But aren’t there some things that you just have to pay the retail price for?
You should never pay retail, no matter what the product is! A good example is Apple. Most people think that with Apple, you have to pay retail, but that’s so not true. There are multiple stores that offer great Apple deals — it’s just almost never the Apple store. You have to look for those deals at Best Buy, Amazon or Walmart.
I almost can’t believe we’re talking about holiday shopping before Halloween, but alas, it’s already on peoples’ radar. When should people start deal hunting in earnest and what kinds of products are they most likely to find deals on this time of year?
So let’s start with Black Friday. You should think of Black Friday as a fire sale on everything. Tech and electronics are at the forefront of these sales, but really anything you want to buy, you should be buying between November and December. That’s when you’ll find the lowest prices on everything.
Some people like to buy things ahead of time. They’ll say, “It’s October 15, and I’m already done with my Christmas shopping!” While it’s great that they’re so organized, they’ll probably end up spending a bit more in October than they would in November and December.
Another important point to make is that Black Friday isn’t a day anymore; it’s a season. Now some holiday shopping sales begin before Halloween. That said: the best deals are reserved for the week of Black Friday.
You can also find good sales on Columbus Day on apparel, tech and electronics. You’ll also see really good travel deals that day. But again, unless you absolutely need whatever you’re buying right now, it’s better to wait until November to shop.
What about procrastinators (we all know a few of those) — can folks expect to get good online deals a week or two before Christmas? Or is it a lost cause at that point?
You can still find deals in December. You just don’t want to wait too long because you’ll be overcharged for shipping. But yes, you can find good deals the week before Christmas.
The best deals in December are usually on toys. And the amount of deals you’ll see really depends on how many people come out on Black Friday. If people don’t buy that much on Black Friday, and stores still have a lot of inventory on December 15, the stores will give products another round of discounts to try to move them out. Expect to see sales from Toys R Us, Best Buy and Amazon right before the holidays.
Ok, this has been fun, but it’s time to give the people what they want. What are your top tips for finding great deals this holiday shopping season?
- Don’t wait too long to buy things, especially if you’re buying online. Stuff happens (snowstorms, UPS gets really busy), and you run the risk of your gifts not arriving on time.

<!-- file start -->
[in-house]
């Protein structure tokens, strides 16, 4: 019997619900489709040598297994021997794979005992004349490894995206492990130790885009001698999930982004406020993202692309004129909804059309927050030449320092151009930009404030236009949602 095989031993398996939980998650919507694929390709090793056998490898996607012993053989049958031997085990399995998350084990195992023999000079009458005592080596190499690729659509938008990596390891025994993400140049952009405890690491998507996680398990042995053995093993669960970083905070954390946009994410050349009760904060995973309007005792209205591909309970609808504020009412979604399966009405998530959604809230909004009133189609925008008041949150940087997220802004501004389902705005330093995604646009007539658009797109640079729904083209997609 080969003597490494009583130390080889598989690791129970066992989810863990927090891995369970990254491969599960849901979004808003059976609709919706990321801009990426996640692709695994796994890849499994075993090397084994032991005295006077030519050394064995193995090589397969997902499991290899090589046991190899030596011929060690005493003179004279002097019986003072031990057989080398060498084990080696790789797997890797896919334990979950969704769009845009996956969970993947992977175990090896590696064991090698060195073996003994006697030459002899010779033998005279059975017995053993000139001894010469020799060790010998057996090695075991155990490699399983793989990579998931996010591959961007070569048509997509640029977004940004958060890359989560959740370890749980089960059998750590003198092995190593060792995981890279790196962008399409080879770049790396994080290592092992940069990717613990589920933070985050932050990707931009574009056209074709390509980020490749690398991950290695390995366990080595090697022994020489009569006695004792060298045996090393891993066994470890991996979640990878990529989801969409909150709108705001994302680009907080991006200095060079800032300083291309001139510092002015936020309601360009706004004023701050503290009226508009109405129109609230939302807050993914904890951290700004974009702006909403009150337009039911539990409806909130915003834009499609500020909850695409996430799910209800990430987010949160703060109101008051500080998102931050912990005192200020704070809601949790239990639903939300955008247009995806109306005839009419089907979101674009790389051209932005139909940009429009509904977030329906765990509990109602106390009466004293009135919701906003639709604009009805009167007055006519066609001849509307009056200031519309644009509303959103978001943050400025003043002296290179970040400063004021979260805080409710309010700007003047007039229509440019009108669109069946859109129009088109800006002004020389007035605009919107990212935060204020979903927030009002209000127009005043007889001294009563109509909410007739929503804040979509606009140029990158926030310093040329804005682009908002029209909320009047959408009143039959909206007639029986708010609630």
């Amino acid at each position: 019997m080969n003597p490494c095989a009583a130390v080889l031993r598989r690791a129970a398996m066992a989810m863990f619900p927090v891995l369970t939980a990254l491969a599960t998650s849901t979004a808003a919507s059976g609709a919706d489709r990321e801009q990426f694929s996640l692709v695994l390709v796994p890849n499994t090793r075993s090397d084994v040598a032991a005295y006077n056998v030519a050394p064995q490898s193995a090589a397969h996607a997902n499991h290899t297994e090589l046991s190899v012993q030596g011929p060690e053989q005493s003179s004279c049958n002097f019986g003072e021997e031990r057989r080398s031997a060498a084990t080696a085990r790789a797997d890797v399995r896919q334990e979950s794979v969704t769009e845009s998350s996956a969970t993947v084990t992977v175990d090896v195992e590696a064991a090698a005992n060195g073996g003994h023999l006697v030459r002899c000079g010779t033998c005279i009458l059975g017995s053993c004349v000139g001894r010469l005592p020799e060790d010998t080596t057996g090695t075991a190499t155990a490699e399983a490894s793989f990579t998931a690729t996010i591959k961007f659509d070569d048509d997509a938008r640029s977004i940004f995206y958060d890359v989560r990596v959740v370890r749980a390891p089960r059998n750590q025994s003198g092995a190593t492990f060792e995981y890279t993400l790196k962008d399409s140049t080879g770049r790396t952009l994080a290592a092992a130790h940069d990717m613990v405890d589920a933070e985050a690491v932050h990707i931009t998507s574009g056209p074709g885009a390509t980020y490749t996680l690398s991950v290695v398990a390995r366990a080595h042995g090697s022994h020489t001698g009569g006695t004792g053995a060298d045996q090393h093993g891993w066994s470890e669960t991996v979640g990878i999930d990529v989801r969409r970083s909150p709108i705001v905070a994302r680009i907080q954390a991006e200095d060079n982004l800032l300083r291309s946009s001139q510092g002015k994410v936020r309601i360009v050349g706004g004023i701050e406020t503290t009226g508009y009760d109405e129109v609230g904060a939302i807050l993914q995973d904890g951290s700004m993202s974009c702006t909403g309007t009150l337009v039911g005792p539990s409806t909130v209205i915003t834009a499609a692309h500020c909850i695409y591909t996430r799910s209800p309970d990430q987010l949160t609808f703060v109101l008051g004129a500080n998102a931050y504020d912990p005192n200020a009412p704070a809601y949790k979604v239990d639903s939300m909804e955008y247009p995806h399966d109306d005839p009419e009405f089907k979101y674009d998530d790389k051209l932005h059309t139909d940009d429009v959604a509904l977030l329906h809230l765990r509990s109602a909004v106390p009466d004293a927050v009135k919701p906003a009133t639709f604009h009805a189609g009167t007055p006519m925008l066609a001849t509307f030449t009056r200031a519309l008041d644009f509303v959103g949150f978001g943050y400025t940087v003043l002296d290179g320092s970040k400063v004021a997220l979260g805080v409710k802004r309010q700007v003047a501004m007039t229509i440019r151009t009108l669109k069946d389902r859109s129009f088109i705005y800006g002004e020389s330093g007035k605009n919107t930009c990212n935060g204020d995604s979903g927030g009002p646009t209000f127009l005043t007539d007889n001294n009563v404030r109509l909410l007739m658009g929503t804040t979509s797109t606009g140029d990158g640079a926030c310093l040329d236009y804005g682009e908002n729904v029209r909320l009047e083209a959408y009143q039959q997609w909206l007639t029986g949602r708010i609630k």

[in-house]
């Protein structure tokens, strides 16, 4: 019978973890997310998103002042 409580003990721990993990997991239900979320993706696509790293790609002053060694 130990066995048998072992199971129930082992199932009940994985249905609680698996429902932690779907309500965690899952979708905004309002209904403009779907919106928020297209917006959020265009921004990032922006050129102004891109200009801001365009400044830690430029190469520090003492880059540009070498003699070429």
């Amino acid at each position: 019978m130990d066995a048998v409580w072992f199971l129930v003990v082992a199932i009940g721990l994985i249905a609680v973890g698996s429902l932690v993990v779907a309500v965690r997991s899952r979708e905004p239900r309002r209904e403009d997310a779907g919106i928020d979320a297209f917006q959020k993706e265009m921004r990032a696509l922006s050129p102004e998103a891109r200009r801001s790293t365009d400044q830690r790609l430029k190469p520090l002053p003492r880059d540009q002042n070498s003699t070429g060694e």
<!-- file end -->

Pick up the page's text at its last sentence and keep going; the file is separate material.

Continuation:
- If you’re not an Amazon Prime member, this is a good time to become one.
- Never pay shipping. This time of year, there will always be a period of time in when stores give away a free shipping code.
- If you know there are certain stores you’ll be shopping at during the holiday season, sign up for the newsletters. Don’t use your primary email address because you’ll be bombarded with offers. You should also follow your favorite stores or brands on social media. During the holidays they might offer exclusive coupons via Twitter or Facebook.
- Use price tracking sites like Camel Camel Camel, which will tell you if you’re getting a good deal on Amazon, or Honey, which will look for coupon codes for you before you check out online.
- Use Shop Savvy or another cash back program whenever you can. It’s free money and it adds up. Cash back credit cards are great to use this time of year, too.
- Make a list of what you want to buy, and try to stick to it. It’s the best way to save money.
- Another thing you can do is price match. Several stores — including Walmart, Best Buy and Target — price match each other and Amazon during the holiday season. It’s an excellent way to save money. You need to find the rules for each retailer, carry the circular with you or a screenshot of the webpage that shows the lower price, and then show it to the cashier at check out.
- Don’t be afraid to buy refurbished items during the holidays. That’s an easy way to save money as long as you know what you’re buying. The number one rule here is to know your seller. Buy it from a reputable retailer and find out the product warranty.
- Be nice! People can get mean and aggressive during the holidays, but the nicer you are to sales reps or anyone else you encounter while shopping, the better the chance that they’ll be nice to you in return.